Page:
★★★☆☆ / Japanese / Pan-Asian

Inamo review – Touchscreen Japanese

An Japanese/Pan-Asian restaurant with a technological twist

The amusingly named BJ’s Restaurants in the US have come up with a plan to place an iPad at every table to enable ordering and presumably to entertain diners with a quick round of Angry Birds before their pork omlette arrives. As you may be able to tell from this blog I’m a fan of both good dining and technology so I wish them well. But they would do well to learn a few lessons from Inamo, a London restaurant that’s already had a vaguely touch-based computerised ordering system for the past couple of years now.

The Technology

Inamo’s main gimmick is that you place your order using a computer instead of a waiter. The computer is built into the base of your table, but instead of a monitor, the screen image is projected onto the table surface from a larger overhead projector. A small circular touchpad built into the corner of the table allows you to move a cursor to navigate a rather cramped icon-based interface for viewing the menu. Read a brief description, look at a very large, but low resolution picture of each one before clicking on the items you want, sending your order electronically to the kitchen.

A close-up of the table computer at Inamo. Sorry folks, this is the only photo you’re gonna get in this review.

If you need help, you can click a button to call a server which you’ll need to do if you accidentally order a wrong item and need it removed from your bill which is far too easy to do inadvertently. Once you’re done, you can play games such as tic-tac-toe or battleships, view a map of the local area, change the computer’s desktop wallpaper, which doubles as a virtual tablecloth, and request your bill. It’s all mildly distracting for a few minutes until I got bored and decided to gaze at the dimly lit and tastefully, if unimaginatively, decorated dining room.

It’s all very amusing, but the computerised ordering system is a bit of a missed opportunity. Although it lets you watch a webcam of the kitchen, the footage is too grainy, small and uninstructive if you’re really interested in how your food is prepared. Since the servers who attended me on my visit were unable to answer some basic questions about my meal (Is the tuna line caught? Is the wagyu beef Japanese or American? Is the projector DLP or LCD?), then the computer should have this information on file. Except it doesn’t.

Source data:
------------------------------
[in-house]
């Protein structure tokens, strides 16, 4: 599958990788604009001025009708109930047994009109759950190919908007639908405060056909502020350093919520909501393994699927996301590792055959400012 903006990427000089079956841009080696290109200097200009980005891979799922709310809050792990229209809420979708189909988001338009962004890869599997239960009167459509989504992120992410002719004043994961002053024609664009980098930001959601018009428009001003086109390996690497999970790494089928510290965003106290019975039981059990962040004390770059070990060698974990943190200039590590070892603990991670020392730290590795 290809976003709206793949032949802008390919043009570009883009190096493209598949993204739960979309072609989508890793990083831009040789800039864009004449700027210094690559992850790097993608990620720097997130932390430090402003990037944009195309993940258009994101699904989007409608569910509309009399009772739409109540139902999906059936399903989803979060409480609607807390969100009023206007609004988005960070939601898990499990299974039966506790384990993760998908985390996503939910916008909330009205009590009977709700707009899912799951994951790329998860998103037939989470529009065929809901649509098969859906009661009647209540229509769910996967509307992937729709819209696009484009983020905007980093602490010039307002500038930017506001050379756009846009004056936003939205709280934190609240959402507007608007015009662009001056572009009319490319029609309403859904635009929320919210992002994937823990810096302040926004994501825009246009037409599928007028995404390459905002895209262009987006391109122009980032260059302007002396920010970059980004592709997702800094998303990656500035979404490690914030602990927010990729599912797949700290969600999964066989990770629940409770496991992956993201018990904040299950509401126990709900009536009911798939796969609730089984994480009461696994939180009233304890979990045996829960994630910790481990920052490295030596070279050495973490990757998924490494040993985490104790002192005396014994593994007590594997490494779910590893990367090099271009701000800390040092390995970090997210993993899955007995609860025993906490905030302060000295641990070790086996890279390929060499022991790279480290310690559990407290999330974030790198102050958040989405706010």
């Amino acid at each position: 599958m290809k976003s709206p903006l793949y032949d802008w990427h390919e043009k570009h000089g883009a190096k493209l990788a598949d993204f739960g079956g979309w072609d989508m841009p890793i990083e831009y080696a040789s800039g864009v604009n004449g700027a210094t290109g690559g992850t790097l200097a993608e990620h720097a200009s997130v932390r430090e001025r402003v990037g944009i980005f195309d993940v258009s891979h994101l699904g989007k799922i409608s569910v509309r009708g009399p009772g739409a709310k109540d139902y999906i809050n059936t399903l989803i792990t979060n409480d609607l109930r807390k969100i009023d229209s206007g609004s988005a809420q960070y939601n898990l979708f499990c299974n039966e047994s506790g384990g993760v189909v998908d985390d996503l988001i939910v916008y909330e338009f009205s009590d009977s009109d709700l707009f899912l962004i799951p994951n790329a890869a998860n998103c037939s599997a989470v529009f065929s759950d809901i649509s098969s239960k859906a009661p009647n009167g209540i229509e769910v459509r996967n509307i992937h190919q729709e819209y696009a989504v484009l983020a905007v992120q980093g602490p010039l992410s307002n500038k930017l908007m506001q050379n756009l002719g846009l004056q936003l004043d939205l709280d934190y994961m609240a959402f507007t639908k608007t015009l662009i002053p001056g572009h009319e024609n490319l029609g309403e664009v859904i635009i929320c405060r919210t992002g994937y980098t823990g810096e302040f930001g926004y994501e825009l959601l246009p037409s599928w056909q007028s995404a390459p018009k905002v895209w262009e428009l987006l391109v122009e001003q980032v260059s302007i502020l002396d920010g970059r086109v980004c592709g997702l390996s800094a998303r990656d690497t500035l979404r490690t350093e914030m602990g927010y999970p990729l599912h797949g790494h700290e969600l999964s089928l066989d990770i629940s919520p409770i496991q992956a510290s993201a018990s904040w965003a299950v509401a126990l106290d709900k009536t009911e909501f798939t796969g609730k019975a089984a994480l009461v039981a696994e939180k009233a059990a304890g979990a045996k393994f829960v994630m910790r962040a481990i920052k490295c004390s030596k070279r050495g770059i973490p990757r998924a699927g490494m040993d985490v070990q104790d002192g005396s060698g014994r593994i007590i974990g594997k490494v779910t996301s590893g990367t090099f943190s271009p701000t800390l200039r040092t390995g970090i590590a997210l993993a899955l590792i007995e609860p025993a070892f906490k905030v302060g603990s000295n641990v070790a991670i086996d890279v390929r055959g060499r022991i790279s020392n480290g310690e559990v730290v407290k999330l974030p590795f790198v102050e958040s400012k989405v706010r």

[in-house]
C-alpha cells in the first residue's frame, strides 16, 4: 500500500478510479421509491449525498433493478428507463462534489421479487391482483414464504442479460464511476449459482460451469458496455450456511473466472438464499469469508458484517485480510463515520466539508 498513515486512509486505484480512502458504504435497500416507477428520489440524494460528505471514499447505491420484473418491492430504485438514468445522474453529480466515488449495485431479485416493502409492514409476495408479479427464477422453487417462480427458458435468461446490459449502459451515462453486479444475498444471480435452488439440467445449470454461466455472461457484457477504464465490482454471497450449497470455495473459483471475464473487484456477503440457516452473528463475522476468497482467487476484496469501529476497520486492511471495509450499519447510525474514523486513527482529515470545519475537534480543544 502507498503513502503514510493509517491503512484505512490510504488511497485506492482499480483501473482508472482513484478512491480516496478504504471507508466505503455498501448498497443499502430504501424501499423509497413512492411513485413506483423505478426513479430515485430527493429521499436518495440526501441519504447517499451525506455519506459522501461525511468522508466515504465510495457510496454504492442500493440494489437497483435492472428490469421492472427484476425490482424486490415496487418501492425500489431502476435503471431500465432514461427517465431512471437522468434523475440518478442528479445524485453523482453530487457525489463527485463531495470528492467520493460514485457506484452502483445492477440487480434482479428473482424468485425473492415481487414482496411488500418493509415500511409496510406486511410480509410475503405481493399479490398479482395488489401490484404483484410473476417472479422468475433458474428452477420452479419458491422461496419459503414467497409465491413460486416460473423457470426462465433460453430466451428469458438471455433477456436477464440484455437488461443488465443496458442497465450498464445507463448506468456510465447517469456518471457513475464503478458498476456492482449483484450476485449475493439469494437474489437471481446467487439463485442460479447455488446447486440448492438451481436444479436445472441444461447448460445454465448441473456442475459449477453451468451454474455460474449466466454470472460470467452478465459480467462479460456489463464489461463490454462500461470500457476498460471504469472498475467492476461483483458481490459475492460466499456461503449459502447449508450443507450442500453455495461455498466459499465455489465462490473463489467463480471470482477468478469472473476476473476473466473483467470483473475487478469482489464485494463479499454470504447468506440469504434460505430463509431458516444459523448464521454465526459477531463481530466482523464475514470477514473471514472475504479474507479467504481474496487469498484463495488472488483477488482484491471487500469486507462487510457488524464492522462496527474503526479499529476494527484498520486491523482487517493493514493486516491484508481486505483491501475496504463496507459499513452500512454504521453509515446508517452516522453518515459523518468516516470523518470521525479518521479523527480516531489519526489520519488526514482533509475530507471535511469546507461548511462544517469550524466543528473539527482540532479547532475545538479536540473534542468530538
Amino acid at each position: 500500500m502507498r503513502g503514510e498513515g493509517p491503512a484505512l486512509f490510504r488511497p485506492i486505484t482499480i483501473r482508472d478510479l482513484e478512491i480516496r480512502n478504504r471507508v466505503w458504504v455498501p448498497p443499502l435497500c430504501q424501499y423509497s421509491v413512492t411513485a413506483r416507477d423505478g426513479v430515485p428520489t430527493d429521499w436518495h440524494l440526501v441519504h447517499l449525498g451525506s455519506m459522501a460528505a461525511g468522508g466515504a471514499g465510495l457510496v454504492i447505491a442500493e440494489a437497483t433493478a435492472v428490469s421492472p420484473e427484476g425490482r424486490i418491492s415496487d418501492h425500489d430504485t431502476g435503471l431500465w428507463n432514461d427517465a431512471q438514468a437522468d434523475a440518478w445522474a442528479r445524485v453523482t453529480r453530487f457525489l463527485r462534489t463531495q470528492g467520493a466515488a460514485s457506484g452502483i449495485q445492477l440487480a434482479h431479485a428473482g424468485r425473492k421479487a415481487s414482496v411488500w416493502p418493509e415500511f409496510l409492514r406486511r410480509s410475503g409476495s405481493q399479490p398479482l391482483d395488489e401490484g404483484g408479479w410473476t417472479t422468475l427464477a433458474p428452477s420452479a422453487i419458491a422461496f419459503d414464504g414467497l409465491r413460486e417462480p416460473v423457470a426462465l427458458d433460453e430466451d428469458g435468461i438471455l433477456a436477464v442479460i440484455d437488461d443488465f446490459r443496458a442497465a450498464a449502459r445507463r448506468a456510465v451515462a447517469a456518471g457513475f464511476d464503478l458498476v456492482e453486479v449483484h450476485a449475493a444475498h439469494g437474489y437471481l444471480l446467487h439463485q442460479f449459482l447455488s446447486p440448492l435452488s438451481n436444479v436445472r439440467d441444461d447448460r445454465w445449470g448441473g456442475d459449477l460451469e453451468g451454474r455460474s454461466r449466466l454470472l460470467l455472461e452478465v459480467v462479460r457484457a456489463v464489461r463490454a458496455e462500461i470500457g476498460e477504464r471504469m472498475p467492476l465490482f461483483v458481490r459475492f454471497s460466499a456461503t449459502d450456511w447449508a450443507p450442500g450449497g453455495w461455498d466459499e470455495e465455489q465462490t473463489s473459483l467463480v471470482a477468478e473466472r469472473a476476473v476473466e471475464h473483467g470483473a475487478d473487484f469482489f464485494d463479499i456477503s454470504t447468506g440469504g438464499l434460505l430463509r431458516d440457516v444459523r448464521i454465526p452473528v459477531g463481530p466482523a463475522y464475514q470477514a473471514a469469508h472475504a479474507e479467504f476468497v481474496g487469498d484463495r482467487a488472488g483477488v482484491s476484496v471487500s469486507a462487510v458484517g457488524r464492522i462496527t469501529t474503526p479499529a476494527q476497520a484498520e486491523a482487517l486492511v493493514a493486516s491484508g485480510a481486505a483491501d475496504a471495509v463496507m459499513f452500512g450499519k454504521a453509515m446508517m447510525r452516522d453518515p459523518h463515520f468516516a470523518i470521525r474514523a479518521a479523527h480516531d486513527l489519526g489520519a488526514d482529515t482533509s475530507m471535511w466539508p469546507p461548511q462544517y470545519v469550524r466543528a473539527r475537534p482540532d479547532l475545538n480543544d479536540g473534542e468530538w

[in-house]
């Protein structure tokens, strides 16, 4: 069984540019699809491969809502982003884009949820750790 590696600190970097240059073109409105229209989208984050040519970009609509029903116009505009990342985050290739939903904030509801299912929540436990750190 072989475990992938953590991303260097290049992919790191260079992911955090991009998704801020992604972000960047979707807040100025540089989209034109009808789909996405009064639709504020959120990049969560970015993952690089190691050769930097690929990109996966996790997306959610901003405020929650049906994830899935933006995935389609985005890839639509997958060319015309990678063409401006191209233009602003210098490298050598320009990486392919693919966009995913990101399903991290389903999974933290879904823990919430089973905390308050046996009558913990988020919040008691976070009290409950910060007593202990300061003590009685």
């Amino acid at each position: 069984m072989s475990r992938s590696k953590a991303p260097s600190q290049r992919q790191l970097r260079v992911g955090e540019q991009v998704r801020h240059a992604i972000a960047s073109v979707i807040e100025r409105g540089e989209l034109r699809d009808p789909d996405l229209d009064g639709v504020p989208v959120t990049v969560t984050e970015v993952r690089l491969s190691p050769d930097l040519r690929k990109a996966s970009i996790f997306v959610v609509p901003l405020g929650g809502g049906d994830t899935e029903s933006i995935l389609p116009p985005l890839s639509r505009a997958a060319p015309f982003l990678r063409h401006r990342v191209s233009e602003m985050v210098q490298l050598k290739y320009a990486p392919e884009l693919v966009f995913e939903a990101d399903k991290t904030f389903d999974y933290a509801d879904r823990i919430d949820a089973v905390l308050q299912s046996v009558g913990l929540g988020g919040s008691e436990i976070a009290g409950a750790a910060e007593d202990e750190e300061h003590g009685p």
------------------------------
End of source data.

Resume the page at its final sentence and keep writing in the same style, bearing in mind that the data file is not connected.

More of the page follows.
And is a cloakroom too much to ask for? Don’t go shopping before eating as you’ll have to store your bags and coats at the already cramped table.

The Food

Even more annoying is the rather hit and miss quality of the actual food. Although Inamo is nominally Japanese, it’s really pan-Asian fusion which is a pretentious way of saying the chefs have nicked ingredients and dishes from all over and then mashed them together.

The chunks of rather limp tuna in the tuna tartar weren’t large or absorbent enough to soak up the flavour of the raw quail egg, fruit and alcohol dressing. The smoky, nutty taste of the black faced lamb was pleasing, but the coarse, crumbly texture was a little odd and off-putting.

The salmon and avocado ceviche was largely a success. Although the buttery creaminess of both the fish and fruit blended together wonderfully and then enhanced by the bitterness of the citrus dressing, the effect was spoilt by some poorly chosen cuts of salmon and avocado. The undoubted triumph of the evening was the delightfully fluffy, creamy pana cotta flavoured with a hint of basil and a healthy dose of mango.

The Verdict

The bottom line is that Inamo serves food of varying quality at prices probably inflated to cover the electricity bill for all the computers. Posers and tourists will easily impressed by the half-baked computerised waitering system that should really be sent back. I’d much rather go to the nearby Ten Ten Tei for my fix of Japanese food. It’s not nearly as slick-looking, but it’s far better value with consistently better quality food. And if I really want to pose with a computer, I can always whip out my iPad.

Name: Inamo

Address: 134-136 Wardour Street, London, W1F 8ZP

Phone: 020 7851 7051

Web: http://www.inamo-restaurant.com/

Opening Hours: Monday-Thursday midday – 15.00, 17.00 – 23.30.
Friday-Saturday midday – midnight.
Sunday midday – 22.30.

Reservations: essential.

Total cost for one person including soft drinks: £33 approx.

Rating: ★★★☆☆

Inamo on Urbanspoon

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4 thoughts on “Inamo review – Touchscreen Japanese

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